Marjorie Cohen of the BNHG planning committee wrote this article which appeared originally in the website brickunderground.com
Whether you were born in New York, moved here decades ago, or just arrived, you might be curious to know something about what was here before you. Kenneth Jackson, editor of The Encyclopedia of New York City, says that over ten thousand books have been written about the city, including about a hundred a year from 1990 on, so sorting the wheat from the chaff is a daunting task indeed.
To get a sense of what's essential reading for the New York history neophyte, we asked 11 historians and authors to tell us their favorite books of New York history, along with an explanation of why each title made the cut.
This post is the seventh in a series that covers Bloomingdale’s lost structures. It was written by Pam Tice, a member of the Bloomingdale Neighborhood History Group’s Planning Committee.
When you walk from West 96th to 91st Streets on Columbus Avenue, or walk east from Broadway to Columbus on those streets, you’ll notice you are on a hill. The crest of the hill on 91st Street, about 100 feet west of Columbus, is the location where, starting in 1764, a colonial mansion stood for 130 years. Originally, it was surrounded by a 300-acre estate. Over the years, though, the land was whittled back through legacy gifts and real estate sales, as the development of the West Side played out until finally, just the mansion stood, surrounded by a small park. This structure and the land encapsulates the history of our Bloomingdale neighborhood, and is presented here.
In 1764, wealthy merchant Charles Ward Apthorp built what was widely recognized as one of the finest mansions in all of New York City. Like many of his contemporaries, Apthorp purchased land on the west side of Manhattan, no doubt picturing himself as one of the landed gentry of the American colony. He had moved to New York from Boston where his father, Charles Apthorp, was one of New England’s wealthiest merchants, and served as the paymaster and agent for the Royal Army and Navy, furnishing supplies and money to the British forces in Boston and Nova Scotia. He also imported and sold many kinds of goods, including slaves. His eighteen children married into many of the other prominent families of the Massachusetts Bay Colony.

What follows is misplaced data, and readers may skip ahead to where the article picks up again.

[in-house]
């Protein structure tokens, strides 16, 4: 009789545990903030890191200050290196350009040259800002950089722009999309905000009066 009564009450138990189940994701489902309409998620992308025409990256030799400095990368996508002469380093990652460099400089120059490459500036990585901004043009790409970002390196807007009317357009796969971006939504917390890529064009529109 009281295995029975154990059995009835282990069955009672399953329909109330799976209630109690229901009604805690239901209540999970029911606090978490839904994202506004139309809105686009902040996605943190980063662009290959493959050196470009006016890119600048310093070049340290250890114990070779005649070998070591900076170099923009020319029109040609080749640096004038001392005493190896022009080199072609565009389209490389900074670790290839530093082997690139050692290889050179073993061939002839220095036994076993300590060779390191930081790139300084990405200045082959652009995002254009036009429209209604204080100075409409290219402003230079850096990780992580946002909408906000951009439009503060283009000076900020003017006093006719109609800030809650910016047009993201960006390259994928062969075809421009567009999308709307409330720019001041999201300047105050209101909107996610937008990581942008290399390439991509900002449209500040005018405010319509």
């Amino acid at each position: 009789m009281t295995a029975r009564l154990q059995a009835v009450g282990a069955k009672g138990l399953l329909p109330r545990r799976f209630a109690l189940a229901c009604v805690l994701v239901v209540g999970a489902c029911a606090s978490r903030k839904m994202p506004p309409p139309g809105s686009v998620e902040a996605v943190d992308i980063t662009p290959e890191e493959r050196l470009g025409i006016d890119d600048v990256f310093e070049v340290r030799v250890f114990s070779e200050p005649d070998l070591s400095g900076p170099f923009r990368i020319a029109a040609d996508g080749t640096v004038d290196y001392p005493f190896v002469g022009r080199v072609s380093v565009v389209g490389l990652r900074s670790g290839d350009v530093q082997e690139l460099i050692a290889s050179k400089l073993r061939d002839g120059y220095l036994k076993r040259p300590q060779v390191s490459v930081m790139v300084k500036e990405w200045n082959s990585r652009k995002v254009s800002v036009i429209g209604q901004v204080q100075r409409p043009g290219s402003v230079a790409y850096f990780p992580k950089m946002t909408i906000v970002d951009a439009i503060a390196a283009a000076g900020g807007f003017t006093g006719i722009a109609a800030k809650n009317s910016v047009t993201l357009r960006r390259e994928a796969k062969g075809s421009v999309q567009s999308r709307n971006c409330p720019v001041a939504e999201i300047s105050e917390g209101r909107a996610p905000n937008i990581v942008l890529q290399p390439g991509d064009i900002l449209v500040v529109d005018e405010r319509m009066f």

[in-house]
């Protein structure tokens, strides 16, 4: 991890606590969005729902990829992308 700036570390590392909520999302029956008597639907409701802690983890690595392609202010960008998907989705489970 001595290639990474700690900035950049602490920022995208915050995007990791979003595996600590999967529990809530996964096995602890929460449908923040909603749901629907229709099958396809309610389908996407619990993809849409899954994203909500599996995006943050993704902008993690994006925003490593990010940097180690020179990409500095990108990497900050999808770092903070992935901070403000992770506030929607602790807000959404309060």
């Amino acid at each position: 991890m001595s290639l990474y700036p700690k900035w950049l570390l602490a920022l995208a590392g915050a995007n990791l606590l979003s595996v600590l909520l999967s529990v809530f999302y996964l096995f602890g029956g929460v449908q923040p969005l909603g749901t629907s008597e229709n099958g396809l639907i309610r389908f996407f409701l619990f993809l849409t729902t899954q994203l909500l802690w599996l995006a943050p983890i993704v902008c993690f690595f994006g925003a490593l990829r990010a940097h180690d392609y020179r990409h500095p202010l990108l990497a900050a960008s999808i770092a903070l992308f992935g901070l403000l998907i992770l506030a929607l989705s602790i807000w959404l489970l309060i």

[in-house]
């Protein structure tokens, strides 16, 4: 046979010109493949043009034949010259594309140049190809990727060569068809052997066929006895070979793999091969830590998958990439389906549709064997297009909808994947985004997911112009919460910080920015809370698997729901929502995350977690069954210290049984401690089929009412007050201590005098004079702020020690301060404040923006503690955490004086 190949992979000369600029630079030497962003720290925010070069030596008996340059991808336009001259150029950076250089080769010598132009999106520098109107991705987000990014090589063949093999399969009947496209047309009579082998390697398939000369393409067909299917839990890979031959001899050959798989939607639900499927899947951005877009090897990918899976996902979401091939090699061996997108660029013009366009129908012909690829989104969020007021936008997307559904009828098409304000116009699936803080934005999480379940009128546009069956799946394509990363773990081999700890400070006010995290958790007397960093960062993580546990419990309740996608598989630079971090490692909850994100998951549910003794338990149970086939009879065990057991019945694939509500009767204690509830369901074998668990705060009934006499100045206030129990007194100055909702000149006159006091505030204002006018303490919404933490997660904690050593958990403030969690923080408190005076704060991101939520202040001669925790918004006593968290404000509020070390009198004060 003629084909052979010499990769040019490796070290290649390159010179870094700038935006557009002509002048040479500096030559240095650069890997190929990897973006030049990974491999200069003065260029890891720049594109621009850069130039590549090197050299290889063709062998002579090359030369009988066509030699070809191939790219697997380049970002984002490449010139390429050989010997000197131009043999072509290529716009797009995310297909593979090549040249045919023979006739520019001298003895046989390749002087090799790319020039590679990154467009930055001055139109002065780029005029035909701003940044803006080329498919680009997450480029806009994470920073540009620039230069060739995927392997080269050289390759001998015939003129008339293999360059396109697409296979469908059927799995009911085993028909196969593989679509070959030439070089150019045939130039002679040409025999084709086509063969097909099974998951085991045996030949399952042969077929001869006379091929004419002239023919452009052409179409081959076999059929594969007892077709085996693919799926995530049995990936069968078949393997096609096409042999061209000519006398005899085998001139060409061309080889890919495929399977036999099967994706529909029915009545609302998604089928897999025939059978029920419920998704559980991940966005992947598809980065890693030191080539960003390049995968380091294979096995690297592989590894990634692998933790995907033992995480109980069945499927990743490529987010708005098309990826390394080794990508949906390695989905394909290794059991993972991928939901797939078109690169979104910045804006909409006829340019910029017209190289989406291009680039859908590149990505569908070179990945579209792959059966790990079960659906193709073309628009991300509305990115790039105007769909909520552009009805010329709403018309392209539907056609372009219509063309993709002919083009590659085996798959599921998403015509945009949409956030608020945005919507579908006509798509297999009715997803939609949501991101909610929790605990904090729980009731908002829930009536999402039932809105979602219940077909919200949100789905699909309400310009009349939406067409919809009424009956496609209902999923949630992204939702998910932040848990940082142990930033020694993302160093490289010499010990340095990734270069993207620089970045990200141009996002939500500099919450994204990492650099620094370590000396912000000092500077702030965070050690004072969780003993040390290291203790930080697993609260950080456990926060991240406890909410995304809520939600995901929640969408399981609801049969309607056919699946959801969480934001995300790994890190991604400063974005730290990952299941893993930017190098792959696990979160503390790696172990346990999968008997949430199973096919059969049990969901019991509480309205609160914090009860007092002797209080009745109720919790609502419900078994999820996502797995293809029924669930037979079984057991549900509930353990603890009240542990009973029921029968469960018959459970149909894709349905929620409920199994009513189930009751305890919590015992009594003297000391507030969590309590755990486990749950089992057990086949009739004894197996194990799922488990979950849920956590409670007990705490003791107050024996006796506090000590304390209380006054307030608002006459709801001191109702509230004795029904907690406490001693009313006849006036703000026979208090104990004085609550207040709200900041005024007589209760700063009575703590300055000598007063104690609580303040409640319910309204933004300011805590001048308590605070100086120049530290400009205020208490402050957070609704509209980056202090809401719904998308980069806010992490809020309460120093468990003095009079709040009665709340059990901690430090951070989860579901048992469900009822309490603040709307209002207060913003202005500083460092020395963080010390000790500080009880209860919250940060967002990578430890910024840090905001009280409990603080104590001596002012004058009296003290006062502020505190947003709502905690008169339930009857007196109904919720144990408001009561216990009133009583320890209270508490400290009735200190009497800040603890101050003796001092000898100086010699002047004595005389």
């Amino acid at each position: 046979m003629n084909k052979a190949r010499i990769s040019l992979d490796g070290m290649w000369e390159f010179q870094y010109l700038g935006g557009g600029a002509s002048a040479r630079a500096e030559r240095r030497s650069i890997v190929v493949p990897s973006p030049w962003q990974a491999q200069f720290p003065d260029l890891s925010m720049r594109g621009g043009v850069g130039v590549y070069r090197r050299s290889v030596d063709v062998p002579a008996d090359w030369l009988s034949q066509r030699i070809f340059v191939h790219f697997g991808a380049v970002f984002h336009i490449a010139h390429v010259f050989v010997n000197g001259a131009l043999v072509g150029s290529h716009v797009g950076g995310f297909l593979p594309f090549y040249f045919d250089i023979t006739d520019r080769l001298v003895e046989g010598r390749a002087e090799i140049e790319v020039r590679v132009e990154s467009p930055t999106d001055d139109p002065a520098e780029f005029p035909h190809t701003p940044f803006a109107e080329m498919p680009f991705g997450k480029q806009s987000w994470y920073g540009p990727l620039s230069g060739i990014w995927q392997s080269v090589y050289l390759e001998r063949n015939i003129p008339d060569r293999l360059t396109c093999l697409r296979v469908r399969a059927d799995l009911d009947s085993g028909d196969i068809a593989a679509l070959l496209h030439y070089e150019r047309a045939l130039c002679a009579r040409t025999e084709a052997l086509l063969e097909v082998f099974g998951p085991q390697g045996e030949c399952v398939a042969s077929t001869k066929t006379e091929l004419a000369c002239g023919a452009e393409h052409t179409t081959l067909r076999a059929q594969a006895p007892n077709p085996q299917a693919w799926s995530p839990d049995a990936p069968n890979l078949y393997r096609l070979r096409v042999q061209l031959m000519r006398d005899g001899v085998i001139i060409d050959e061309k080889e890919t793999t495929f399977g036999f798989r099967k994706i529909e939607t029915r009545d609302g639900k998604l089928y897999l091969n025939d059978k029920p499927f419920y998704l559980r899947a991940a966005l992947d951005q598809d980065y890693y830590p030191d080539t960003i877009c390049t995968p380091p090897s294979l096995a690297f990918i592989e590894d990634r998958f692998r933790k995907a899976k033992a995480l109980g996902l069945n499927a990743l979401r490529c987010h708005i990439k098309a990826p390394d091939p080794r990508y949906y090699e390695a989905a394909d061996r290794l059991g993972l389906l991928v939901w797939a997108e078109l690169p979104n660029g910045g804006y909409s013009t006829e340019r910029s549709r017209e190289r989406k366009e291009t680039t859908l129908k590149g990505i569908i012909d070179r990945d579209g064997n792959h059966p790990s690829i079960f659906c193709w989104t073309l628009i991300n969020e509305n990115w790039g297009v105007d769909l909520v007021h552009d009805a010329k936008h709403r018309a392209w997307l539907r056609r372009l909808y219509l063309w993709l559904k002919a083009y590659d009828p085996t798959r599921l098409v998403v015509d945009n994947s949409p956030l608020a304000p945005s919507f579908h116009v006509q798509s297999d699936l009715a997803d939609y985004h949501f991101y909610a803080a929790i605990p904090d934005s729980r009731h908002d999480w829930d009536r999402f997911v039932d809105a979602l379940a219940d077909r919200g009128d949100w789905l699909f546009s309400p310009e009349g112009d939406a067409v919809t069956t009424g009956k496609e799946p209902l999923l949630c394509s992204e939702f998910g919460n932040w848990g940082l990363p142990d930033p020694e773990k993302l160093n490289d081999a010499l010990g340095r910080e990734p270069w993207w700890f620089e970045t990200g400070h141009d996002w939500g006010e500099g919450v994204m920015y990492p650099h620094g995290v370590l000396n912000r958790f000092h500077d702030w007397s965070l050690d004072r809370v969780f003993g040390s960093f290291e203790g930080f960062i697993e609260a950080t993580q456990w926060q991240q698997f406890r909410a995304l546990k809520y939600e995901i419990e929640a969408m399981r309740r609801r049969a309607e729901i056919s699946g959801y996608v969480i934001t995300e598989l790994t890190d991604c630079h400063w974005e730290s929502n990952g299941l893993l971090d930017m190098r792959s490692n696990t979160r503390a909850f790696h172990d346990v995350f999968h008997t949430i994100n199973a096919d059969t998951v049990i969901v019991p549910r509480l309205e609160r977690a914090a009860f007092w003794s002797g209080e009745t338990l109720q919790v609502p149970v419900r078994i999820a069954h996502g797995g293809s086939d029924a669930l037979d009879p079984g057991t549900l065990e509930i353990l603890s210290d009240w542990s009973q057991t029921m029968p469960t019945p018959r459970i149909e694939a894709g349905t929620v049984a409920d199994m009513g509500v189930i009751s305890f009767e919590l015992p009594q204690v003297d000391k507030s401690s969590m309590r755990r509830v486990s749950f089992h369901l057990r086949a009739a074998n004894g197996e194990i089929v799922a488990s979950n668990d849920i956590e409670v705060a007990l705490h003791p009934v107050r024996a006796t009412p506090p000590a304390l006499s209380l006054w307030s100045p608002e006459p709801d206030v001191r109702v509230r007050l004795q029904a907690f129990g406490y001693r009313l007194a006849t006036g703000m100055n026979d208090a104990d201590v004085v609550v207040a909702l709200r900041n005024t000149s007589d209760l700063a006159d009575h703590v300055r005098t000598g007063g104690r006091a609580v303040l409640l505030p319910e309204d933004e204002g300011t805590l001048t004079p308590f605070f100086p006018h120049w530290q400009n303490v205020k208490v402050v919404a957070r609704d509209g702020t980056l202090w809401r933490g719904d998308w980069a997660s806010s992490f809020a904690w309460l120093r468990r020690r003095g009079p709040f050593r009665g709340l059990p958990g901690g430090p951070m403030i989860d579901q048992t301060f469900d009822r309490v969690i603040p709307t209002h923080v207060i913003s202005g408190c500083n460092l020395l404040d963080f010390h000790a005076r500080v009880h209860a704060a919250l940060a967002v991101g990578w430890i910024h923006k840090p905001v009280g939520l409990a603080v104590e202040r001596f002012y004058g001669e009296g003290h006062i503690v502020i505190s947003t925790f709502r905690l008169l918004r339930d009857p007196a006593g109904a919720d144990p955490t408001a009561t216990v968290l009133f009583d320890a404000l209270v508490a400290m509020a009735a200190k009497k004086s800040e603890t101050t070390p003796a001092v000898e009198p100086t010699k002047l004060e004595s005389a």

Now in New York, Charles Ward Apthorp married Mary McEvers at Trinity Church in 1755. She was the daughter of John McEvers of Dublin, another successful New York merchant. They had ten children: Charles, James, George, Grizzel (named for her Boston grandmother), Eliza, Susan, Rebecca, Ann, Mary/Maria, and Charlotte; six of them lived to adulthood.
In 1762 and 1763, Charles Ward Apthorp purchased nearly 300 acres in Bloomingdale from two owners, Dennis Hicks and Oliver de Lancey, whose ownership can be traced back to Dutch landowners, starting with Bedlow. I. N. Phelps Stokes, in his book The Iconography of Manhattan, details the purchases of the Apthorp Farm which was also known as Elmwood, recognizing the beautiful trees surrounding the mansion. The house was finished in the early summer of 1764, located on a hill overlooking the Hudson River.
A short drive from the home led to the Bloomingdale Road, then the westside’s main thoroughfare. The estate also included two lanes that served as shortcuts to neighboring estates, including Apthorp Lane that stretched all the way east through the land we know as Central Park to the Boston Post Road near today’s Fifth Avenue.
The estate was described in a later advertisement:
300 acres of choice rich land, chiefly meadow, …on which there are two very fine orchards of the best fruit …an exceeding good house, elegantly furnished, commanding beautiful prospects of the East and North-Rivers, on the latter of which the estate is bounded. Also, a two-story brick house for an overseer and servants, a wash house, cyder (sic) house and mill, corn crib, a pidgeon (sic) house, well stocked, a very large barn, and hovels for cattle, large stables and coach houses, and every other convenience. About the dwelling house is a very handsome pleasure garden, in the English taste, with good kitchen gardens well furnished with excellent fruit trees of most kinds.
Here is a sketch view of Elmwood: